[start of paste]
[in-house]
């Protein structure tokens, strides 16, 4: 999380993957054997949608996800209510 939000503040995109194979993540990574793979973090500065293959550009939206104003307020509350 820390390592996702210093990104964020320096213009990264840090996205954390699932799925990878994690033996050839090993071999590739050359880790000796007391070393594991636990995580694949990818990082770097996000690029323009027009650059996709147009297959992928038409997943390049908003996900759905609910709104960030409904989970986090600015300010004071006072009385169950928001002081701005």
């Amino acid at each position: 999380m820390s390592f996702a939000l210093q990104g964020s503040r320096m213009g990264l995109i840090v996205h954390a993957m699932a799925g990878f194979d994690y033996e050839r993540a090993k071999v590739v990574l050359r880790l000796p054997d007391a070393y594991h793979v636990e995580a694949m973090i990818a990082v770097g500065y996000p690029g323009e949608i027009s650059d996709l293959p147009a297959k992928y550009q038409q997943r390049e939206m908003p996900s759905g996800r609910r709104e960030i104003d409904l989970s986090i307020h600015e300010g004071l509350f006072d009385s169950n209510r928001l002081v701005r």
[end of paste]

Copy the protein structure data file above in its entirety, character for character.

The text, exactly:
[in-house]
């Protein structure tokens, strides 16, 4: 999380993957054997949608996800209510 939000503040995109194979993540990574793979973090500065293959550009939206104003307020509350 820390390592996702210093990104964020320096213009990264840090996205954390699932799925990878994690033996050839090993071999590739050359880790000796007391070393594991636990995580694949990818990082770097996000690029323009027009650059996709147009297959992928038409997943390049908003996900759905609910709104960030409904989970986090600015300010004071006072009385169950928001002081701005």
């Amino acid at each position: 999380m820390s390592f996702a939000l210093q990104g964020s503040r320096m213009g990264l995109i840090v996205h954390a993957m699932a799925g990878f194979d994690y033996e050839r993540a090993k071999v590739v990574l050359r880790l000796p054997d007391a070393y594991h793979v636990e995580a694949m973090i990818a990082v770097g500065y996000p690029g323009e949608i027009s650059d996709l293959p147009a297959k992928y550009q038409q997943r390049e939206m908003p996900s759905g996800r609910r709104e960030i104003d409904l989970s986090i307020h600015e300010g004071l509350f006072d009385s169950n209510r928001l002081v701005r």